Ok, here goes.
When I first saw Sherrybaby, I was still “trying to make it work” with Rooferman, even though I had moved out and was living with my mother. He adamantly refused to be within 10 miles of the angry feminist aura of her house, so LB and I saw very little of him until he finally put our engagement through the guillitene and moved in with Blondie.
Here is where I reveal something very embarrassing about myself:
I tried to get Rooferman to watch Sherrybaby, because when we couldn’t communicate, I would attempt to present the issue through a movie with a similar message. Yeah, I was delusional. But, being a Pisces I was convinced that the magic of movies could soften the pain we both were feeling, and get through the hard times.
When we had no propane to heat the house, we would huddle together under blankets and watch Cinderella Man, and for a little while, it would make everything ok. Rooferman would turn to me and say “I love you” and I my hope would be restored. If the Braddocks could make it through the Great Depression, then surely we could weather our storm.
Of course I was wrong.
Sherrybaby is about a person who wants to be a good mom, but doesn’t know how to do it. Its about someone with a dirty past, who is trying to reinvent herself. Most of all, its about how f***ing hard it is live a normal life, let alone re-insert yourself into normal life, after you’ve been an addict, been in prison and left your child.
After Rooferman successfully removed himself from our lives, I though maybe him watching Sherrybaby would make him realize that no parent is perfect, and most of time we really don’t know what we are doing. I thought he would be able to relate to Sherry’s character and identify with her struggle to be a “functioning member of society.”
There are scenes in Sherrybaby that were eerily similar to how Rooferman would react to certain situations. Sherry would get so frustrated that she would punch cabinet doors, throw dishes in the sink, in order to fill the void of powerlessness. Most of her actions were functioning on a basic, instinctual, animalistic level. When a man bumps into her on the street, Sherry, fresh out of prison, turns around and follows him, saying “Excuse YOU! Hey Sir, You just bumped into me! Hey! Rude Motherf***er.”
I’ve seen Rooferman utilize the same intimidation techniques when someone is “disrespecting” him or when he feels threatened. He flares his nostrils, puffs out his chest, and stares people down. Sometimes we would walk down the street and all of a sudden he would be looking over his shoulder at someone, saying “yeah, just keep walking.” I wouldn’t even have noticed that someone passed us.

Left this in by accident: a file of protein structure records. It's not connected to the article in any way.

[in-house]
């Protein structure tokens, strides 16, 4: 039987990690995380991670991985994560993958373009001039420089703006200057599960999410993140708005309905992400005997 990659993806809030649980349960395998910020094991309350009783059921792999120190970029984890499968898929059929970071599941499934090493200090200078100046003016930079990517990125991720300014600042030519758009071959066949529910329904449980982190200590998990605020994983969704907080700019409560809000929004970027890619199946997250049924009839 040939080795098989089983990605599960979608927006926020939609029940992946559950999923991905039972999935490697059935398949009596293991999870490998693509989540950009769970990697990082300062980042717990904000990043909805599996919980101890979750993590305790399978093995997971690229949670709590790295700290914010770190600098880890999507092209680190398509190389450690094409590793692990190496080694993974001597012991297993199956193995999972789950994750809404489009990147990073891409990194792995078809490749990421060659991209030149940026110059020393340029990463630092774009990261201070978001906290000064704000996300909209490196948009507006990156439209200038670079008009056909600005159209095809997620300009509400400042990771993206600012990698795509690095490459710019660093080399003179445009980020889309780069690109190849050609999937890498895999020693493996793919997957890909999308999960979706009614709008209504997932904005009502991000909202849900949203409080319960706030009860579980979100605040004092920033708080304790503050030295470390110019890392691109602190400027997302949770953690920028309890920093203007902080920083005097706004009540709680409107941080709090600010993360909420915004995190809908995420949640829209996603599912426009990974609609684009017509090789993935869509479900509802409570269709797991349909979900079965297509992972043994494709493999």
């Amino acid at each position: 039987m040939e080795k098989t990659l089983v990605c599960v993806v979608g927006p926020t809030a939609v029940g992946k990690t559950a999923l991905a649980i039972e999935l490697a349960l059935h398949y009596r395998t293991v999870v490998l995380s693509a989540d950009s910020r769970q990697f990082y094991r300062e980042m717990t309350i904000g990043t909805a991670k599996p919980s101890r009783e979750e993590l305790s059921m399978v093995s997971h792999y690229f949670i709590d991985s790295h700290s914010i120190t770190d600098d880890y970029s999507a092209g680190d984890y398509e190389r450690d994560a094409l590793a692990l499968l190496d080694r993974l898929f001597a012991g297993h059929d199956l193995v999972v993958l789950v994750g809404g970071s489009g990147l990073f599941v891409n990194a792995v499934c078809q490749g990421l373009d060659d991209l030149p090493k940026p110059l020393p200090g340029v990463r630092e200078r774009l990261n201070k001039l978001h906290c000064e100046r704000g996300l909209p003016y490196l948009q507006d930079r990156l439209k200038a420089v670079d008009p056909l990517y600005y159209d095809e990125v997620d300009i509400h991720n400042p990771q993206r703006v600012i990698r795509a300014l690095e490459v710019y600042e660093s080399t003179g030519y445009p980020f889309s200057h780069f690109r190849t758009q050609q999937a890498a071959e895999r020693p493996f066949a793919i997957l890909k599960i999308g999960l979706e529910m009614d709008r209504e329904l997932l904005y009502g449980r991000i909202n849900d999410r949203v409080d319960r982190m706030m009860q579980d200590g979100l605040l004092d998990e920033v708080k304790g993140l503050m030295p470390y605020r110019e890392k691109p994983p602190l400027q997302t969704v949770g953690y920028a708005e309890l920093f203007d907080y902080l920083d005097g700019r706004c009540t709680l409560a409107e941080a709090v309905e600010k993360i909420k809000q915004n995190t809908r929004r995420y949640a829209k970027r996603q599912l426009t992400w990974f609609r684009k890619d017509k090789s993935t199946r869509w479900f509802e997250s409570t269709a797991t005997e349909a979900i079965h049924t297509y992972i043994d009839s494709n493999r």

Sherry does terrible, awful things in the film and you want to scream obscenities at her, call her trash and a piece of s*** mother. There are terrible, awful things that happen to her as well, things that make you want to vomit, things that make you want to say, “well, hell if I that had happened to me, I probably would have reacted the same way.”
I really don’t want to deter anyone from watching Sherrybaby because I’m comparing some of her despicable behavior to Rooferman’s. Obviously my pathetic, passive-agressive movie-therapy philosophy didn’t work. I never got him to watch the movie. Even if I had, it probably wouldn’t have affected him the way I wanted it to. If anything, you should watch it because the acting is so powerful. I talked about Marissa Tomei’s performance in In the Bedroom as harrowing, but really, its nothing compared to Maggie Gyllenhaal’s performance in this film.
I guarantee Sherrybaby will trigger an intense reaction in any mother. Whether you consider her actions unforgivable, or see some glimpse of hope in her future with her daughter, as a mom, there’s no way to deny her struggle to find a sense of humanity.
This is the scene that struck me the hardest:
I just wanted to ask you…if you could help me take care of my daughter.
Of course Sherry, that’s what I’ve been doing.
I know, but I never asked you. So…would you please help me take care of my daughter? I can’t do it on my own.
Why was this scene was so powerful to me? Maybe it was watching someone have the courage to admit her inabilities and ask for help. Maybe it was the ability to put aside the pride Sherry displayed so adamantly through the movie and finally become humble. Maybe deep down, I was fantasizing Rooferman saying something similar to me; expressing gratitude for the care and effort I’ve dedicated to raising our daughter, and finally getting some sort of conformation on that. That was my emotional reaction. I’m curious to what yours would be.